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2020

THE CONTAMINANT

about work

The Contaminant was intended to address the world that we have created within the last 100 years in relation to petrochemicals, their use and the consequences of such use. Through showing imagined plastic based microorganisms, the breadth of ecosystem alteration can be imagined. As plastic particles have managed to get into even the most minute or obscure environments we need to use this as a cautionary tale and take the time to acknowledge what we have done and learn from it.

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"Plastic waste has been documented in nearly all types of marine environments and has been found in species spanning all levels of marine food webs. Within these marine environments, deep pelagic waters encompass the largest ecosystems on Earth."

Anela Choy, C., Robison B., H., Gagne, T., O., Erwin, B., Firl, E., Halden, R., U., Andrew Hamilton, J., Katija, K., Lisin, S., E., Rolsky, C., & Van Houtan, K., S., (2019). The vertical distribution and biological transport of marine microplastics across the epipelagic and mesopelagic water column. Scientific Reports. Springer Nature Limited. Retrieved from https://www.nature.com/articles/s41598-019-44117-2

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Image above: Prepping to photograph plastic items in the studio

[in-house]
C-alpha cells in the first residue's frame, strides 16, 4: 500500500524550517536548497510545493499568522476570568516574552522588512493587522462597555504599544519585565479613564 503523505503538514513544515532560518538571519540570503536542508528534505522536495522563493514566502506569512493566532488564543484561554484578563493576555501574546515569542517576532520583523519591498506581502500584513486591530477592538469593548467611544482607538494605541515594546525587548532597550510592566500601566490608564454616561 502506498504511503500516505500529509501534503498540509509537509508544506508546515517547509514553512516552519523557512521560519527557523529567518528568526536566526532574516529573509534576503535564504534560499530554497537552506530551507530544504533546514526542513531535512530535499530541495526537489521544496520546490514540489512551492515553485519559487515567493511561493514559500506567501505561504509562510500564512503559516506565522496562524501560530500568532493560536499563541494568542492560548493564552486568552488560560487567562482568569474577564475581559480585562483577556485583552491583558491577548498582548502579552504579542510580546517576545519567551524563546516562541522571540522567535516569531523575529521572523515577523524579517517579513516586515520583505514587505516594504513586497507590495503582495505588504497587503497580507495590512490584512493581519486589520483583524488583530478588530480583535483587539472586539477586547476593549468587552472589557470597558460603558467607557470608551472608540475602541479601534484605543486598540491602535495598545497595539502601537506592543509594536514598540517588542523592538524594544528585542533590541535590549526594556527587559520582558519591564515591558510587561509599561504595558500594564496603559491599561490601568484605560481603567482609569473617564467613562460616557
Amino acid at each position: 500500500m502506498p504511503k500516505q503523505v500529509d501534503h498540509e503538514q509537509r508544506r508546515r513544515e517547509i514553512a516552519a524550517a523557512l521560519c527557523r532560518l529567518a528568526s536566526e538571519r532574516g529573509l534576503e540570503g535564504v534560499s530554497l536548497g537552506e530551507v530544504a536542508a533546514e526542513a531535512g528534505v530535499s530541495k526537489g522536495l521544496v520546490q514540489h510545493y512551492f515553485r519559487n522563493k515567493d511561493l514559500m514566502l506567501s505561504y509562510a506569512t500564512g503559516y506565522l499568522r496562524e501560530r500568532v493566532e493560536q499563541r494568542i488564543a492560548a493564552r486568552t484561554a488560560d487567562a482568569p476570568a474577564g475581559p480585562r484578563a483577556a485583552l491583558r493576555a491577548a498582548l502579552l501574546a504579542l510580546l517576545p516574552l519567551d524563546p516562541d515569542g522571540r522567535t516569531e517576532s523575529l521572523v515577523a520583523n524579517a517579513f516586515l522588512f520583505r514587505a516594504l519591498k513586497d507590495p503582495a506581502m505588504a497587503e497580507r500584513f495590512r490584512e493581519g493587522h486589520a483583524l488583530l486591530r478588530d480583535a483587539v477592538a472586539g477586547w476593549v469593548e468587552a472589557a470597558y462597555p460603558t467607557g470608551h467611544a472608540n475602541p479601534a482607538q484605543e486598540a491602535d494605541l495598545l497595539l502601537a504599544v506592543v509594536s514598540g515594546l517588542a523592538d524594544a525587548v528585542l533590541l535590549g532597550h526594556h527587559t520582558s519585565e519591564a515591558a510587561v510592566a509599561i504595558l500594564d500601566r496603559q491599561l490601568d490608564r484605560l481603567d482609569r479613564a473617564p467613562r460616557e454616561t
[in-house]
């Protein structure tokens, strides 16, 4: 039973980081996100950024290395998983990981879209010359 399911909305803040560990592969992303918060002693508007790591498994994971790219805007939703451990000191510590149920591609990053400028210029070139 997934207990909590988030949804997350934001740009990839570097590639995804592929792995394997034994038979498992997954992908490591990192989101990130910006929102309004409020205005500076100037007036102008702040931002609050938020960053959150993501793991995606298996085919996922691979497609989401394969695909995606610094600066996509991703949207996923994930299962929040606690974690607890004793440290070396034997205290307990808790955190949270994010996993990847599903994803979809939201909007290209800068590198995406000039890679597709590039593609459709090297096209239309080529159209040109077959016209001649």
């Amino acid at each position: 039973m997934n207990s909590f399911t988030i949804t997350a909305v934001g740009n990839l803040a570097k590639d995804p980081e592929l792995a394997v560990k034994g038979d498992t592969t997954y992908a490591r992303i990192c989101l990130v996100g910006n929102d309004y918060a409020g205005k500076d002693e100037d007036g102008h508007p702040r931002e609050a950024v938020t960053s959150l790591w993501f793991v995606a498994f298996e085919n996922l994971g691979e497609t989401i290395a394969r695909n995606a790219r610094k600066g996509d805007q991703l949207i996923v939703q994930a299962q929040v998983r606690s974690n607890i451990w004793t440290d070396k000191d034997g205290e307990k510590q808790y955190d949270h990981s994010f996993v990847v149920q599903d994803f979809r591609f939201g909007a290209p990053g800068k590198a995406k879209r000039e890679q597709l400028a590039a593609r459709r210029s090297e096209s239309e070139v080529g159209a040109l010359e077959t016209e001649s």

To document these “creatures” I took ordinary plastic objects and photographed them at specific angles against a black background with a strong bokeh to give them a lifelike appearance. To create the studio setup I used a single large light with the barn doors almost fully open and angled, faced up towards the ceiling. The object sat on a seamless black background and a Macro lens was used to give depth and capture the close up details of the objects. Images were taken with a Canon EOS 5D Mark III DSLR camera, using ISO 125, f/2.8, 100mm, 1/6sec, taken approximately 1 foot from the objects and 1 foot high. Each object was made more consistent with the next while creating a more organic imagined feel, through mild color alteration. These 6 images were then to be displayed on a wall behind rectangular panes of glass made to look like microscope slides, each titled with their image numbers as if they were a numbered microscopic species ready to be examined.

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